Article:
The Impulse Toward Helping and the Organizational Roadblocks

As the response to Katrina is reviewed, a
huge paradox appears. On the one hand individuals and small groups, such as
local churches, immediately sprang into action and reached out to those in
distress. But response by government was cumbersome, at best, and virtually
paralyzed at worst. What’s to account for this discrepancy?

As humanitarian response to the hurricanes is scrutinized a huge paradox appears. Individuals responded instinctively to save others at risk to their own lives. The U.S. Coast Guard also performed heroically rescuing people from rooftops in New Orleans within a matter of hours. But those government entities mandated to respond were cumbersome, at best, and virtually paralyzed at worst.

The paradox is that individuals and small organized groups, namely local churches, immediately sprang into action and reached out to those in distress. I talked to a number of people in both Louisiana and Mississippi who were helped by non-governmental responders, many of whom were neighbors and others who were complete strangers.

FEMA has taken it on the chin for not being present and doing what, on the face of it, seemed obvious to everyone. Help. What’s to account for this discrepancy?

Columnist David Brooks says this institutional failure results from incompetency at high levels. He says a succession of events in the wider culture ranging from corrupt corporate leaders to abuse of prisoners at Abu Ghraib to the total lack of postwar planning to the failure of intelligence to predict 9/11 or find weapons of mass destruction have shaken our confidence and contribute to low national morale.

I would put it more bluntly. Our institutions, especially our government, are failing us. They don’t reflect our highest aspirations or deepest yearnings.

When the best of our desires surface, we aspire to be a part of a group of people who make a difference in the world, a difference that makes life better. We yearn for connection with others in a community in which we feel accepted and affirmed. But we get a culture that emphasizes our fears and attempts to manipulate us into fulfilling individual needs while ignoring those of others. A culture of materialism requires emphasis on individualism. Community becomes secondary, at best. At worst, it gets left out altogether.

This changes the character of organizations as well. We get organizations that seem to be more concerned with self-perpetuation than serving the common good.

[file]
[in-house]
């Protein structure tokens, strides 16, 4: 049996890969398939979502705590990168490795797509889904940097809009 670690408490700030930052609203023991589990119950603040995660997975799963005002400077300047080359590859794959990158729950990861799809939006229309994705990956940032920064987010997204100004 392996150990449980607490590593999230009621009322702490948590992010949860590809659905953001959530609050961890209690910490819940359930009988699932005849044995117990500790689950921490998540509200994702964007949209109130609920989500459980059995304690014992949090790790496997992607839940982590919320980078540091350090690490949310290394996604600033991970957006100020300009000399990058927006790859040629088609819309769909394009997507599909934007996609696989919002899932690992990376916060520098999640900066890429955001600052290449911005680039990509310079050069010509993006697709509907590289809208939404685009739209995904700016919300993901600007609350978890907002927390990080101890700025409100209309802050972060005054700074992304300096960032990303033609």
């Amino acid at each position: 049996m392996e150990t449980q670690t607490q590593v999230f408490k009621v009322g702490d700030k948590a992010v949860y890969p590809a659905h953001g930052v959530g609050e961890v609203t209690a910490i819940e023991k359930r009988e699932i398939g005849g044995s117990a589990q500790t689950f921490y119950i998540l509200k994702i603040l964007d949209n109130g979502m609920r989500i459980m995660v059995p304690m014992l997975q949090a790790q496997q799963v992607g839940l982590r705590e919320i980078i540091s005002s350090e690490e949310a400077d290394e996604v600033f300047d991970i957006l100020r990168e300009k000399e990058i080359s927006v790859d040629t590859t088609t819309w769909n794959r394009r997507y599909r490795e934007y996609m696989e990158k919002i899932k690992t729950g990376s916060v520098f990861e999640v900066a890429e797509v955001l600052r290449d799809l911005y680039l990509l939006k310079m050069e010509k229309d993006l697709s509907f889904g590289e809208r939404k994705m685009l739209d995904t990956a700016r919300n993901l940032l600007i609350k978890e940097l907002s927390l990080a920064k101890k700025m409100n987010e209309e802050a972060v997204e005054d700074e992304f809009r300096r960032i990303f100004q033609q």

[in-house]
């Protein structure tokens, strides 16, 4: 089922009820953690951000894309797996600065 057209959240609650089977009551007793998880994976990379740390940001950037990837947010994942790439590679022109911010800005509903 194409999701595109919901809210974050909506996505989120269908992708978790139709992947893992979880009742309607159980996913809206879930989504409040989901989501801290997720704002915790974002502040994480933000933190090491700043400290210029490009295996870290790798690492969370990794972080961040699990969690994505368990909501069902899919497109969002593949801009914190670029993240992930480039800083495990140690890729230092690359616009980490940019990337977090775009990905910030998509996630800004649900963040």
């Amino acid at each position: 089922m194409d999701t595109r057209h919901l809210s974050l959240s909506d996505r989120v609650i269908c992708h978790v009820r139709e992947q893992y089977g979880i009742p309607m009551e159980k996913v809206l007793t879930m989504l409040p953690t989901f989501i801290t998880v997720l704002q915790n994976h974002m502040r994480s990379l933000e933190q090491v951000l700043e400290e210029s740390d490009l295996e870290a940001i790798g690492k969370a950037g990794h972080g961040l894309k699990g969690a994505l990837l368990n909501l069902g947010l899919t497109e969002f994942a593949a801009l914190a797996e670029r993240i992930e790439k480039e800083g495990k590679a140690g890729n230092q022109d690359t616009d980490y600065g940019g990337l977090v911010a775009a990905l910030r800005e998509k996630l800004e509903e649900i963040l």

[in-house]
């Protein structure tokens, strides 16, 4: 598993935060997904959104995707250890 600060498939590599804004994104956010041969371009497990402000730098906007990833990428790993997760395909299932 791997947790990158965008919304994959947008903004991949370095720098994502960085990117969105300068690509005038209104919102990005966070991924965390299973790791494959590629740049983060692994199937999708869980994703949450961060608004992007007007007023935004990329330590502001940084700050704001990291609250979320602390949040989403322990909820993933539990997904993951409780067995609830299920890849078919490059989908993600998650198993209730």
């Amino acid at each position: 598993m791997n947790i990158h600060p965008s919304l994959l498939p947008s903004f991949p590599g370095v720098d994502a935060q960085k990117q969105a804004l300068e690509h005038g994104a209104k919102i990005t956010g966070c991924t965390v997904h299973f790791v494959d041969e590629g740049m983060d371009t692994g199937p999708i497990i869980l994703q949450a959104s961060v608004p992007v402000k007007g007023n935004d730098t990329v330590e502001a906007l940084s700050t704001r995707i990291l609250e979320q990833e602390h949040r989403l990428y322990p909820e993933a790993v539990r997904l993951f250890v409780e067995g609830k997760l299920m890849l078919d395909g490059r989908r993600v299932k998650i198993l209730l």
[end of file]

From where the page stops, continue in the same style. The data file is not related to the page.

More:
We get control freaks and self-aggrandizers in positions of leadership and we don’t get organizations that fulfill our highest aspirations.

It’s little wonder to me that in a time of crisis we saw both the most unselfish courage and a darker more ominous side of human behavior. It’s also little wonder that people are turning their backs to organizations that don’t listen to them and don’t appeal to their highest yearnings. The cynicism that is so pervasive today is fed by the turf battles that result from short-sighted leaders who don’t see beyond their own need to control. This fuels an anti-institutional attitude that weakens belief in all institutions. Skepticism about the organization is as strong toward religious denominations as it is toward government.

So the paradox between individual behavior and organizational response to the flooding in New Orleans, seen in this light, is not so puzzling. While officials battled over turf, people were drowning. The instinctively correct thing to do was attempt to save them. And that’s what many people took upon themselves to do.

Many institutions are drowning too. The flood in New Orleans didn’t help save them, it only highlighted how ineffectual they are when petty battles over turf and incompetent leadership get in the way of doing the right thing.

There is learning here that we need to consider and it goes far beyond the political positioning that places blame on the other side. This lesson is about character. It’s about what makes for good leadership. It’s about what we want our government and other institutions to be. We want to be led toward our highest ideals. We want leaders who listen and serve the good of all.

We want leadership that guides us toward our impluse to help. We don’t want organizations that act as roadblocks on that journey.

Join the conversation!

Post a reply in the form below.

Leave a Reply:

Gravatar Image